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Rakapalli Vira Raghavulu Naidu Vs. Dhara China Rajalingam and ors. - Court Judgment

LegalCrystal Citation
SubjectCivil
CourtChennai
Decided On
Reported inAIR1939Mad846; (1939)2MLJ531
AppellantRakapalli Vira Raghavulu Naidu
RespondentDhara China Rajalingam and ors.
Cases ReferredMarnthamuthu Naicker v. Kadir Badsha Rowther
Excerpt:
- - the indorsee of a promissory note executed by the managing member of a hindu joint family is limited to his remedy on the note unless the indorsement is so worded as to transfer the debt as well and the stamps law is complied with;.....of kistna dated 12th april, 1935, in o.s. no. 15 of 1933, a suit to recover the amount due on a promissory note ex. a, dated 12th february, 1930, executed by the first defendant in favour of the late mallikarjuna rao, the father of the plaintiff's indorsers. the suit was directed not merely against the maker of the note, the first defendant, but also against his father, the second defendant, and his son, the third defendant. it may be mentioned in this connection that the first defendant became insolvent and the official receiver of vizagapatam was brought on record as the fourth defendant. the learned district judge passed a decree only as against defendants 1 and 4, that is to say, as against the estate of the first defendant, and dismissed the suit as against defendants 2 and 3......
Judgment:

Pandrang Row, J.

1. This is an appeal from the decree of the District Judge of Kistna dated 12th April, 1935, in O.S. No. 15 of 1933, a suit to recover the amount due on a promissory note Ex. A, dated 12th February, 1930, executed by the first defendant in favour of the late Mallikarjuna Rao, the father of the plaintiff's indorsers. The suit was directed not merely against the maker of the note, the first defendant, but also against his father, the second defendant, and his son, the third defendant. It may be mentioned in this connection that the first defendant became insolvent and the Official Receiver of Vizagapatam was brought on record as the fourth defendant. The learned District Judge passed a decree only as against defendants 1 and 4, that is to say, as against the estate of the first defendant, and dismissed the suit as against defendants 2 and 3. The plaintiff has preferred this appeal from the decree of the Court below dismissing the suit against defendants 2 and 3, and the only question for determination in this appeal is whether the plaintiff is entitled to a decree against defendants 2 and 3.

2. It must be remembered that the suit is by an indorsee and is based on the promissory note, Ex. A. In paragraph 4 of the plaint it is mentioned that the endorsement was obtained of the note in order to collect the amount due thereunder, and it would appear as if the plaintiff is only an indorsee for collection and not for value. The plaint does not allege that the plaintiff paid anything for the indorsement, and on the other hand it is stated in paragraph 4 that the transfer of the promissory note was obtained in order to collect the amount due on the note. It is obvious that neither the son nor the father of the first defendant could be made liable directly on the promissory note in which neither of them is mentioned. It is enough in this connection to refer to the recent Full Bench decision in Marnthamuthu Naicker v. Kadir Badsha Rowther : AIR1938Mad377 , in which the head note runs as follows:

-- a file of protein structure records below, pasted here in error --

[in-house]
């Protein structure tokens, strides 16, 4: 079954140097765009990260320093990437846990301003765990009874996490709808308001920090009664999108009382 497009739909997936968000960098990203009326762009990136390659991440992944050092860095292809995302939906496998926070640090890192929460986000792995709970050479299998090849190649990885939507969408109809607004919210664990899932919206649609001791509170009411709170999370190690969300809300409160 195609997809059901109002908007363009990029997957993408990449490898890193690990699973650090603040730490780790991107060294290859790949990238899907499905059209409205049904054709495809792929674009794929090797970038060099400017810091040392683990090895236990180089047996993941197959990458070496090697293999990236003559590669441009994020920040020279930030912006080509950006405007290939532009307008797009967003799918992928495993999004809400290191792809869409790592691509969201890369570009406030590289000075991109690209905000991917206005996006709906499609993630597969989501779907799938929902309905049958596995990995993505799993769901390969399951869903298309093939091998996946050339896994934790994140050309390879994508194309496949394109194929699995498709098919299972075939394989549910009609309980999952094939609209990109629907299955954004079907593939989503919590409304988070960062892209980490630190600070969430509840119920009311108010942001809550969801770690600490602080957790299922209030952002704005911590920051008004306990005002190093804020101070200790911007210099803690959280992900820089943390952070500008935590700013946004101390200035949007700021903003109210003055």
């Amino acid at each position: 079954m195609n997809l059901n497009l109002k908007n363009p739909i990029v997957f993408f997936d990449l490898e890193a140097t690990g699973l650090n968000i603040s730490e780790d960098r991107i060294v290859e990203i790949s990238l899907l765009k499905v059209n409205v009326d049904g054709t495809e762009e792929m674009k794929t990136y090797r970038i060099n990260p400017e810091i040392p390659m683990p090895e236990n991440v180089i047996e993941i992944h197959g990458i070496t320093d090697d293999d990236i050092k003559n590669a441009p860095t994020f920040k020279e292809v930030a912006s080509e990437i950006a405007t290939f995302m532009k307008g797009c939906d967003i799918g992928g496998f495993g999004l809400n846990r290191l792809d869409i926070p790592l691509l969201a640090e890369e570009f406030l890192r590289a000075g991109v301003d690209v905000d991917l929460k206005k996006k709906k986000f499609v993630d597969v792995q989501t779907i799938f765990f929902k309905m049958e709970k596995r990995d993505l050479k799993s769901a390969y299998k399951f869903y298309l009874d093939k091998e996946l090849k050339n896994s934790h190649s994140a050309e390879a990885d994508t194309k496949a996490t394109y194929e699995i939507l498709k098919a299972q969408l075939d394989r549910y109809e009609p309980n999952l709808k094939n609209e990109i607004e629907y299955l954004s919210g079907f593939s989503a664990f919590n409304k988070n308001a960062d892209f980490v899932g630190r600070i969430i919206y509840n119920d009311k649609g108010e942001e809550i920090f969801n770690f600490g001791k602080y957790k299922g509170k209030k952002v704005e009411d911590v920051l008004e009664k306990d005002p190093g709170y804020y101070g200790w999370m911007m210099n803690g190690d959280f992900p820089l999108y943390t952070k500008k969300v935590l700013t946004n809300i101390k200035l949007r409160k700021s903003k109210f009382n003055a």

The indorsee of a promissory note executed by the managing member of a Hindu joint family is limited to his remedy on the note unless the indorsement is so worded as to transfer the debt as well and the stamps law is complied with; and therefore in the case of an ordinary endorsement the indorsee cannot sue the non-executant coparceners on the ground of their liability under the Hindu Law.

3. In the present case the indorsement is of the ordinary kind; it is not so worded as to transfer the debt itself nor has any stamp duty been paid on the indorsement. It was alleged in the plaint that there was an agreement by the second defendant on the 12th January, 1931, whereby he paid Rs. 2,000. being part of the amount due to the original payee, and the balance was promised to be paid after ' some time., This; agreement, which is marked as Ex. F in this case, is however riot an agreement with the plaintiff in the present suit but only with the original payee, and it is not the plaintiff's case that the rights under this agreement were also transferred to the plaintiff along with the promissory note. While the promissory note was filed along with the plaint, this letter Ex. F was not filed, and if it had really been relied upon as part of the cause of action as it is now sought to be, it would have been filed along with the plaint. Even assuming that the plaintiff is not a mere indorsee for collection but is an indorsee for value, it would not follow that the indorsement ipso facto transferred the rights under the letter Ex. F to the plaintiff. The Advocate for the appellant relies on Section 8 of the Transfer of Property Act and in particular the following passage therein, namely:

Where the property is a debt or other actionable claim, the securities therefor.

4. This is not however a case in which there has been any transfer in law of either a debt or of any actionable claim. What was transferred by the endorsement was only the property in the promissory note and nothing more. This is therefore a case to which the particular portion of Section 8 of the Transfer of Property Act relied upon will not apply. We are therefore of opinion, though not for the reasons found in the judgment of the Court below, that the Court below was right in dismissing the claim of the plaintiff as against defendants 2 and 3. The appeal therefore fails and is dismissed with costs of respondents 2 and 3.


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